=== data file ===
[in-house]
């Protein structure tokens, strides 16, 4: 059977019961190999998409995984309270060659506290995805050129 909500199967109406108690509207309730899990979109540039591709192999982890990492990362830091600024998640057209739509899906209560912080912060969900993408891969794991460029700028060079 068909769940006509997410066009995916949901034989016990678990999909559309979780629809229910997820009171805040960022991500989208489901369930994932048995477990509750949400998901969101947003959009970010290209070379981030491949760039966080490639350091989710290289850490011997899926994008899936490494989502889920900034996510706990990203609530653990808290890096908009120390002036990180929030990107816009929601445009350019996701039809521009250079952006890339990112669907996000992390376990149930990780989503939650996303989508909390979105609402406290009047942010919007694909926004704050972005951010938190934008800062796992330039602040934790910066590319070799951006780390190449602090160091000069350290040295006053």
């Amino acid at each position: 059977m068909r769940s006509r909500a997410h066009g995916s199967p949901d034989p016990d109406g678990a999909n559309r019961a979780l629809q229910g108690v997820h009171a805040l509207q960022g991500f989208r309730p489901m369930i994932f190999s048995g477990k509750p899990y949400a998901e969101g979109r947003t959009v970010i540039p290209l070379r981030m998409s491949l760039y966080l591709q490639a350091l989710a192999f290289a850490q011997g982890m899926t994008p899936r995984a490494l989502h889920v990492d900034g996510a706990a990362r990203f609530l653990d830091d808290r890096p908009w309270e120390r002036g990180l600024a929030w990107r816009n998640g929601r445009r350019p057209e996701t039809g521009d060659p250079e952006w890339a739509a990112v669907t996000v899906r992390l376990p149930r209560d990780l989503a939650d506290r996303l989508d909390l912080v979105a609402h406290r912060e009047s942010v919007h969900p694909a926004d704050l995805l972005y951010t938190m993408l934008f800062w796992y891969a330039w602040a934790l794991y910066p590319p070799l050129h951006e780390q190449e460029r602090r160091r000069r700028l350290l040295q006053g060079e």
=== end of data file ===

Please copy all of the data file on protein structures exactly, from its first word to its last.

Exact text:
[in-house]
């Protein structure tokens, strides 16, 4: 059977019961190999998409995984309270060659506290995805050129 909500199967109406108690509207309730899990979109540039591709192999982890990492990362830091600024998640057209739509899906209560912080912060969900993408891969794991460029700028060079 068909769940006509997410066009995916949901034989016990678990999909559309979780629809229910997820009171805040960022991500989208489901369930994932048995477990509750949400998901969101947003959009970010290209070379981030491949760039966080490639350091989710290289850490011997899926994008899936490494989502889920900034996510706990990203609530653990808290890096908009120390002036990180929030990107816009929601445009350019996701039809521009250079952006890339990112669907996000992390376990149930990780989503939650996303989508909390979105609402406290009047942010919007694909926004704050972005951010938190934008800062796992330039602040934790910066590319070799951006780390190449602090160091000069350290040295006053």
């Amino acid at each position: 059977m068909r769940s006509r909500a997410h066009g995916s199967p949901d034989p016990d109406g678990a999909n559309r019961a979780l629809q229910g108690v997820h009171a805040l509207q960022g991500f989208r309730p489901m369930i994932f190999s048995g477990k509750p899990y949400a998901e969101g979109r947003t959009v970010i540039p290209l070379r981030m998409s491949l760039y966080l591709q490639a350091l989710a192999f290289a850490q011997g982890m899926t994008p899936r995984a490494l989502h889920v990492d900034g996510a706990a990362r990203f609530l653990d830091d808290r890096p908009w309270e120390r002036g990180l600024a929030w990107r816009n998640g929601r445009r350019p057209e996701t039809g521009d060659p250079e952006w890339a739509a990112v669907t996000v899906r992390l376990p149930r209560d990780l989503a939650d506290r996303l989508d909390l912080v979105a609402h406290r912060e009047s942010v919007h969900p694909a926004d704050l995805l972005y951010t938190m993408l934008f800062w796992y891969a330039w602040a934790l794991y910066p590319p070799l050129h951006e780390q190449e460029r602090r160091r000069r700028l350290l040295q006053g060079e």